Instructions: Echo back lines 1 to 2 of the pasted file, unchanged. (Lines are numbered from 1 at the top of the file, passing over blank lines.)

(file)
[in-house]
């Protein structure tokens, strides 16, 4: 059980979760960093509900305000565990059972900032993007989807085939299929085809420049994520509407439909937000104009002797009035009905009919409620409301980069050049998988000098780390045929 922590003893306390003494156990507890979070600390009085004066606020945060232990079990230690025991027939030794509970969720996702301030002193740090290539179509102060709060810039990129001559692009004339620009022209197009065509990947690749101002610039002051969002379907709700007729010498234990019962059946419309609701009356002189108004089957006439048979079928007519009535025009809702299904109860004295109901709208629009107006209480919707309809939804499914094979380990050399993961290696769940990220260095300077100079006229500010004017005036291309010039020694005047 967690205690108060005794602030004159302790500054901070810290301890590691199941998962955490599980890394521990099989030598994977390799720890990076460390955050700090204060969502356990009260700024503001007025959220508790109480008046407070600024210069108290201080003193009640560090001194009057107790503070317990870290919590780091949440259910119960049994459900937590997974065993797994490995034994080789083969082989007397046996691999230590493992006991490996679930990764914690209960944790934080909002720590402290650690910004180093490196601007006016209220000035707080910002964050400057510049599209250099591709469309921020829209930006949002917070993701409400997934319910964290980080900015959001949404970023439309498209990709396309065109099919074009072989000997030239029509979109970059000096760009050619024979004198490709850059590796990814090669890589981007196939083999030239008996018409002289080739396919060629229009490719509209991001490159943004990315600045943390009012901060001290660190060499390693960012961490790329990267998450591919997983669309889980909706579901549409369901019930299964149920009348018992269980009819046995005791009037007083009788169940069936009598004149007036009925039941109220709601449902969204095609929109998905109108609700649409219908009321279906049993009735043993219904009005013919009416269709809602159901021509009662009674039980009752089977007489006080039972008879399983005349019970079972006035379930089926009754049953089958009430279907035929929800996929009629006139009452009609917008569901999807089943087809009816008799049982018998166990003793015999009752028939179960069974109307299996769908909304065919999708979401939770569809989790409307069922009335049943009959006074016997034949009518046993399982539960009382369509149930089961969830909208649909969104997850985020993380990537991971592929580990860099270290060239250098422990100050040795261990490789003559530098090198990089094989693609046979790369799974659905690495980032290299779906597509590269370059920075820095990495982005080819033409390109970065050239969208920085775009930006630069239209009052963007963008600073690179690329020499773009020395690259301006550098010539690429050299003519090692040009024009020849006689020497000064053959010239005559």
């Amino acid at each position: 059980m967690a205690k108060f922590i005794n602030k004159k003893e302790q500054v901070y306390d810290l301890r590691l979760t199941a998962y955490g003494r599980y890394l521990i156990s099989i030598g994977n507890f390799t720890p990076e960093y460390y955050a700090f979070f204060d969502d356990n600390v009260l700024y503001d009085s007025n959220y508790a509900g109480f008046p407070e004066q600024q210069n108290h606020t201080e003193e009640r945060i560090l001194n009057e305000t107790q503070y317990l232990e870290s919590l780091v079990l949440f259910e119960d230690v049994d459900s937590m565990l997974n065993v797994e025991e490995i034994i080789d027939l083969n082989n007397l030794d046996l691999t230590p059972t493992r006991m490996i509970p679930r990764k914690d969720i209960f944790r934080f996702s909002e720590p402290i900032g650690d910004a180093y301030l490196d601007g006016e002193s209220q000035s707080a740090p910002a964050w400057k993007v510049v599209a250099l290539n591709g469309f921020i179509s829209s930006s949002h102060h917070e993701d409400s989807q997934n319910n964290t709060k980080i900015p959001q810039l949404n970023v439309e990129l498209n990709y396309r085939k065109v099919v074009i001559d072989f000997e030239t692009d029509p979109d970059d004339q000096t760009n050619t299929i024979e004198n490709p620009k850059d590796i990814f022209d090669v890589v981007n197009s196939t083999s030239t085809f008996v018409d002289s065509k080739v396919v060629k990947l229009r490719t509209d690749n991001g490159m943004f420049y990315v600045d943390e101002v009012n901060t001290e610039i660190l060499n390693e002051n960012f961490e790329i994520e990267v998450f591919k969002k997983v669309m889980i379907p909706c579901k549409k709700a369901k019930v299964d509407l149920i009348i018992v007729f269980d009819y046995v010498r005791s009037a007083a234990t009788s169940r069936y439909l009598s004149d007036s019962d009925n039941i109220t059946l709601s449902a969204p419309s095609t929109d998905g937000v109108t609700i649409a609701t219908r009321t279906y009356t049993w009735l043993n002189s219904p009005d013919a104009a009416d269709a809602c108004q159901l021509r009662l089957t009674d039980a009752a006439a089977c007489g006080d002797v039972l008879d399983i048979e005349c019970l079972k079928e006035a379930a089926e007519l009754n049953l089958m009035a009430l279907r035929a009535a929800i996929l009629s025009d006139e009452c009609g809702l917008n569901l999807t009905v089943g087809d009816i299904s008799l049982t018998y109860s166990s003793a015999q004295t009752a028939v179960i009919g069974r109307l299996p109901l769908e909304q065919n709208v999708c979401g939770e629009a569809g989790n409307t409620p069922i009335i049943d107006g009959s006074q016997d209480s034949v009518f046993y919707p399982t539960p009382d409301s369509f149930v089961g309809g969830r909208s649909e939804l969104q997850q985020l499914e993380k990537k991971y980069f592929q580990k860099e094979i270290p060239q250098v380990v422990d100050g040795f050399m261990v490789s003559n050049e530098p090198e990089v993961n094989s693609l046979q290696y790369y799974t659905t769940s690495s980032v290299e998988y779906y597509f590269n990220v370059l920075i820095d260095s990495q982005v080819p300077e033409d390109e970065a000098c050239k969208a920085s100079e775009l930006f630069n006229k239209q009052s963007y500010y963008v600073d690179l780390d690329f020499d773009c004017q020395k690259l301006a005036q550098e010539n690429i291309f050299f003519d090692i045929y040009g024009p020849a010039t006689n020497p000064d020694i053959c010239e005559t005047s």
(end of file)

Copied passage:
[in-house]
């Protein structure tokens, strides 16, 4: 059980979760960093509900305000565990059972900032993007989807085939299929085809420049994520509407439909937000104009002797009035009905009919409620409301980069050049998988000098780390045929 922590003893306390003494156990507890979070600390009085004066606020945060232990079990230690025991027939030794509970969720996702301030002193740090290539179509102060709060810039990129001559692009004339620009022209197009065509990947690749101002610039002051969002379907709700007729010498234990019962059946419309609701009356002189108004089957006439048979079928007519009535025009809702299904109860004295109901709208629009107006209480919707309809939804499914094979380990050399993961290696769940990220260095300077100079006229500010004017005036291309010039020694005047 967690205690108060005794602030004159302790500054901070810290301890590691199941998962955490599980890394521990099989030598994977390799720890990076460390955050700090204060969502356990009260700024503001007025959220508790109480008046407070600024210069108290201080003193009640560090001194009057107790503070317990870290919590780091949440259910119960049994459900937590997974065993797994490995034994080789083969082989007397046996691999230590493992006991490996679930990764914690209960944790934080909002720590402290650690910004180093490196601007006016209220000035707080910002964050400057510049599209250099591709469309921020829209930006949002917070993701409400997934319910964290980080900015959001949404970023439309498209990709396309065109099919074009072989000997030239029509979109970059000096760009050619024979004198490709850059590796990814090669890589981007196939083999030239008996018409002289080739396919060629229009490719509209991001490159943004990315600045943390009012901060001290660190060499390693960012961490790329990267998450591919997983669309889980909706579901549409369901019930299964149920009348018992269980009819046995005791009037007083009788169940069936009598004149007036009925039941109220709601449902969204095609929109998905109108609700649409219908009321279906049993009735043993219904009005013919009416269709809602159901021509009662009674039980009752089977007489006080039972008879399983005349019970079972006035379930089926009754049953089958009430279907035929929800996929009629006139009452009609917008569901999807089943087809009816008799049982018998166990003793015999009752028939179960069974109307299996769908909304065919999708979401939770569809989790409307069922009335049943009959006074016997034949009518046993399982539960009382369509149930089961969830909208649909969104997850985020993380990537991971592929580990860099270290060239250098422990100050040795261990490789003559530098090198990089094989693609046979790369799974659905690495980032290299779906597509590269370059920075820095990495982005080819033409390109970065050239969208920085775009930006630069239209009052963007963008600073690179690329020499773009020395690259301006550098010539690429050299003519090692040009024009020849006689020497000064053959010239005559």